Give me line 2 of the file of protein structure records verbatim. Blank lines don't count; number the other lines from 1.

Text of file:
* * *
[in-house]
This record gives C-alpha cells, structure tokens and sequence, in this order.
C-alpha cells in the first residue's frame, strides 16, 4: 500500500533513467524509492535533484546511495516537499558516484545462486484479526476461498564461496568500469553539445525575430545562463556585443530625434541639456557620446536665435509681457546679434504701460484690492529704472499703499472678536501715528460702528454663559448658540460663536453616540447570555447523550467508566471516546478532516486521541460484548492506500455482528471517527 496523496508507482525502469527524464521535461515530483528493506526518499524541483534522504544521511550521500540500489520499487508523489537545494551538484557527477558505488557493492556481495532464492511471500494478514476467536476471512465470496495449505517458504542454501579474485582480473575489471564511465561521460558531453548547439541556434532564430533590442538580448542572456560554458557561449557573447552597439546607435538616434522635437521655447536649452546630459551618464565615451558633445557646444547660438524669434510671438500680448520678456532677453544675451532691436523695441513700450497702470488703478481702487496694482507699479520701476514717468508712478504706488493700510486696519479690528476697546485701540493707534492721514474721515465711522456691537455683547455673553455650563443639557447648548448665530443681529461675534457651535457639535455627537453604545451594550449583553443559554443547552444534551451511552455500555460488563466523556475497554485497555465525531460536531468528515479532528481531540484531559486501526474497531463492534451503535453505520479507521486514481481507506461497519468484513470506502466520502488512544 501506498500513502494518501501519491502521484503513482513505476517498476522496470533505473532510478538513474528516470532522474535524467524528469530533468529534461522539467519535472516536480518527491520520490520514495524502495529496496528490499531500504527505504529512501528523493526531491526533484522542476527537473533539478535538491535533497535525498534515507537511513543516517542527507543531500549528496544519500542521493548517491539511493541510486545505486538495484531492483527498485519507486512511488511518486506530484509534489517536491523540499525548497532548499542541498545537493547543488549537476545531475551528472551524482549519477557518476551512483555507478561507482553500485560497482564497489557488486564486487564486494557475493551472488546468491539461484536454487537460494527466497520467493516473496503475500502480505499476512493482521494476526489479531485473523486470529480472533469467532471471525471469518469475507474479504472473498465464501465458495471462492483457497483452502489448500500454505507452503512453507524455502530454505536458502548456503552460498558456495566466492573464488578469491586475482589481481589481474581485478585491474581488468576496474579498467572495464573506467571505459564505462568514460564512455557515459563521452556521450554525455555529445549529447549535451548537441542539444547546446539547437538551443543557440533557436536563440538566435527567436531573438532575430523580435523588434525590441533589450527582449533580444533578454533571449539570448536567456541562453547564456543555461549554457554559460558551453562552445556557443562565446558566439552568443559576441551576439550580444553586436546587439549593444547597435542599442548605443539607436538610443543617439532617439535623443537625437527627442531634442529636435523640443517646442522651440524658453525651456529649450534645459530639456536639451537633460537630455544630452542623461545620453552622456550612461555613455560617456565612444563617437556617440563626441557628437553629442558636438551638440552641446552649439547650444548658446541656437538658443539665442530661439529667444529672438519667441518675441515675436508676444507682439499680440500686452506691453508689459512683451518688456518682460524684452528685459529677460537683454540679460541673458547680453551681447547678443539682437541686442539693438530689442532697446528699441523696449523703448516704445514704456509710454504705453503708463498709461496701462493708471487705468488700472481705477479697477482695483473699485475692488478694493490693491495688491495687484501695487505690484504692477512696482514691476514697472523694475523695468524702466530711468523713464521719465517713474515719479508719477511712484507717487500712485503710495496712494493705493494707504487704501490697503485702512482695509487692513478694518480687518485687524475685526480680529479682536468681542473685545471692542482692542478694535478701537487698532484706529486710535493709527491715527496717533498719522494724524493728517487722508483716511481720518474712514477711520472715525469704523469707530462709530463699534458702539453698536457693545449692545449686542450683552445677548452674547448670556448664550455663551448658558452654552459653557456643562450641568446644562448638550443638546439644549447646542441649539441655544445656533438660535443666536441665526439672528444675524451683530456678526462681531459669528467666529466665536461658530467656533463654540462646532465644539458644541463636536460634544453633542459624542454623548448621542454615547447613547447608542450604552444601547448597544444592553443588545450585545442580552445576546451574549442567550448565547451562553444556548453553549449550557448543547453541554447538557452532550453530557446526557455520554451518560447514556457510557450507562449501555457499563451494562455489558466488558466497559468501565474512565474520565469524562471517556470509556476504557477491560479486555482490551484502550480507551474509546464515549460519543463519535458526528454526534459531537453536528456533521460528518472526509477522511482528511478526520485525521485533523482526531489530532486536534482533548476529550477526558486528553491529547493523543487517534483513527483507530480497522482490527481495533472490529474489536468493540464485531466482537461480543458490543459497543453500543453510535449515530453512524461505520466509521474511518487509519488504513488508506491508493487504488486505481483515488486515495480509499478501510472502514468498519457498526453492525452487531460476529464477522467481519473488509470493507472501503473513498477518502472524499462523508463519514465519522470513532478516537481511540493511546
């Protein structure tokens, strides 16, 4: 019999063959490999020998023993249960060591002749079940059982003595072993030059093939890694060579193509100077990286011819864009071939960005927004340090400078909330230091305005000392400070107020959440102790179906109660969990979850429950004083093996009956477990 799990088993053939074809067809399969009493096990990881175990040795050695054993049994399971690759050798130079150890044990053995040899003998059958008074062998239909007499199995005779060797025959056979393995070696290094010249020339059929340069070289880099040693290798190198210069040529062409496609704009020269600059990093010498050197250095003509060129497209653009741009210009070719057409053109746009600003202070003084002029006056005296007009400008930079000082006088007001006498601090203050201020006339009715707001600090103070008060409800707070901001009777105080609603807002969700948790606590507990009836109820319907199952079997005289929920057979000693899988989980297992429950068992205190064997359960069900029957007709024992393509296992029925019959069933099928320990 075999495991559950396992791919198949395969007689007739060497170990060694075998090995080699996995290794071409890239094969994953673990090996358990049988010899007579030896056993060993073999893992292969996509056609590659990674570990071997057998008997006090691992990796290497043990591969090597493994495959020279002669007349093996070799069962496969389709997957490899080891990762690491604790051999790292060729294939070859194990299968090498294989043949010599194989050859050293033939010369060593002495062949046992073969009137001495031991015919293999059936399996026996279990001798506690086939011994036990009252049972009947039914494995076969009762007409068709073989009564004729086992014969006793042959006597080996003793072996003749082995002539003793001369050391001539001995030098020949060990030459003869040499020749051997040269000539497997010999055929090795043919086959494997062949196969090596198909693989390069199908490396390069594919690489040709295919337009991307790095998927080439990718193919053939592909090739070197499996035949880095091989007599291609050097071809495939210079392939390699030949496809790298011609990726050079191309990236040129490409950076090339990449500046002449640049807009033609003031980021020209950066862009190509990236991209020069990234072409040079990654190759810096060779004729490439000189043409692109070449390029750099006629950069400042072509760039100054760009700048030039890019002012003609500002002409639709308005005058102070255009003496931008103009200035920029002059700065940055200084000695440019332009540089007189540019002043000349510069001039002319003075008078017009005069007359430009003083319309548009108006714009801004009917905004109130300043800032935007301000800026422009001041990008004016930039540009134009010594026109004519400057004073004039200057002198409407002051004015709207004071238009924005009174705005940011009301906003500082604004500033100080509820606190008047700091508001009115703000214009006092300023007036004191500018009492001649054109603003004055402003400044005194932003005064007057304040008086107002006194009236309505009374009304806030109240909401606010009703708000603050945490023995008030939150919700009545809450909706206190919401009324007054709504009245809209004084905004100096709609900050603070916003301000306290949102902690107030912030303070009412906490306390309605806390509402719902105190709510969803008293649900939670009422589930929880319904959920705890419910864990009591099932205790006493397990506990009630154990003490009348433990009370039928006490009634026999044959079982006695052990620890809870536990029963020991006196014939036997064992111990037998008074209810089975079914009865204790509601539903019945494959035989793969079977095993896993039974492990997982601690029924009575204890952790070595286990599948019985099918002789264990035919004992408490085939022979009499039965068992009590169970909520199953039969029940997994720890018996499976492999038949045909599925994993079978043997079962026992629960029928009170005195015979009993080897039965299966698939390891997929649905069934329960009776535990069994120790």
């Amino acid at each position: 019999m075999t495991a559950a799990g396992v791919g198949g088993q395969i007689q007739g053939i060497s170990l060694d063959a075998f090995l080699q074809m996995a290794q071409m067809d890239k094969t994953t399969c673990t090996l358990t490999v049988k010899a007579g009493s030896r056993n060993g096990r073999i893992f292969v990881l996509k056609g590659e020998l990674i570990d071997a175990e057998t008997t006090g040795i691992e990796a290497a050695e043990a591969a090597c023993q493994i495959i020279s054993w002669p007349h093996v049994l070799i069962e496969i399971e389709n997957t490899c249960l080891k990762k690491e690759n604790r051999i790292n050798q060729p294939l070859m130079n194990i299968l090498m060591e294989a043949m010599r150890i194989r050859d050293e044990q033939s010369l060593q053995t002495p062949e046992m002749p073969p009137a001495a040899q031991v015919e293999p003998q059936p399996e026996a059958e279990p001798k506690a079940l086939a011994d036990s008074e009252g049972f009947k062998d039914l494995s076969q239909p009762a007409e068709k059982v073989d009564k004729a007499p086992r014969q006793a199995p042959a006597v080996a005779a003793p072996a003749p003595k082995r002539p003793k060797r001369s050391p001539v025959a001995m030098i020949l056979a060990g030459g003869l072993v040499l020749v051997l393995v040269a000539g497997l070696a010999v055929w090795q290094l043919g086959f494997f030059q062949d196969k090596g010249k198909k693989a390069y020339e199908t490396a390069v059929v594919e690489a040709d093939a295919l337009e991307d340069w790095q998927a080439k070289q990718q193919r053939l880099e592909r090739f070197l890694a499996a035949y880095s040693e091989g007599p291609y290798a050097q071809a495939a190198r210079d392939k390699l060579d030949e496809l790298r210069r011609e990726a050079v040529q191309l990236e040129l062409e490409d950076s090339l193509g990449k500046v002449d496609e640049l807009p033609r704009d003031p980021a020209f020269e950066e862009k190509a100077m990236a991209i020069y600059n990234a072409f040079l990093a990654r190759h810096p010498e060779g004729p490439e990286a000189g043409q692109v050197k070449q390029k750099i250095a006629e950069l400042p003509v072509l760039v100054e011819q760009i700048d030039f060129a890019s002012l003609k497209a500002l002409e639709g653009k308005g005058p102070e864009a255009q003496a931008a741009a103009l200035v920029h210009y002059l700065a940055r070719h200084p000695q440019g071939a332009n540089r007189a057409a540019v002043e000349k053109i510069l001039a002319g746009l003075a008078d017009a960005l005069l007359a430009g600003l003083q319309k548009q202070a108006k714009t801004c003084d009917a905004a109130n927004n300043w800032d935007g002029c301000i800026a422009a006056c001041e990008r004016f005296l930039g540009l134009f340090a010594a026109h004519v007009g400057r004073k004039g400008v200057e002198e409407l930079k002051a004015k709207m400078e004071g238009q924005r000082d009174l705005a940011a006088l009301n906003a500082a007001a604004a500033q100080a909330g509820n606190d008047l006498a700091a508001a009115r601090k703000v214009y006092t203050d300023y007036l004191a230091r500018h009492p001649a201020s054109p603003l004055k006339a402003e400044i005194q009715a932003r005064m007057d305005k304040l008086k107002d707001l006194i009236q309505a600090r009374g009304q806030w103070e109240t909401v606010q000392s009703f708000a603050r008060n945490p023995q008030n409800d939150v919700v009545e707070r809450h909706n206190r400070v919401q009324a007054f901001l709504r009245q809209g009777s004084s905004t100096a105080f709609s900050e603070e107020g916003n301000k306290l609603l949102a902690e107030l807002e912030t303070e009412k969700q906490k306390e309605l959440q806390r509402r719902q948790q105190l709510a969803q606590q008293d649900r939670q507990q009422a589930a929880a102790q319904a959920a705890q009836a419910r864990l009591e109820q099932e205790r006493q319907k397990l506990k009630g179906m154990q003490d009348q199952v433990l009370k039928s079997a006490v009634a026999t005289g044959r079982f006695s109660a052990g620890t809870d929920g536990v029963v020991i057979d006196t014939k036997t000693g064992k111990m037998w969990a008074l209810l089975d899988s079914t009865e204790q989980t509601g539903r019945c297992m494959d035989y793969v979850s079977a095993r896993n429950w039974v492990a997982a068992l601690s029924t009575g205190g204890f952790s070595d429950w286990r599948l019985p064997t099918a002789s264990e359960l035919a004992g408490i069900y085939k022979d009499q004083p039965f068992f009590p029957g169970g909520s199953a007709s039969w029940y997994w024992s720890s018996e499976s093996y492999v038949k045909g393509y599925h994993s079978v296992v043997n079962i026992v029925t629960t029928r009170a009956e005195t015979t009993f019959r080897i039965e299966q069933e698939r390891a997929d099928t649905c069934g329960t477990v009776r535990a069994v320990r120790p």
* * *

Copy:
This record gives C-alpha cells, structure tokens and sequence, in this order.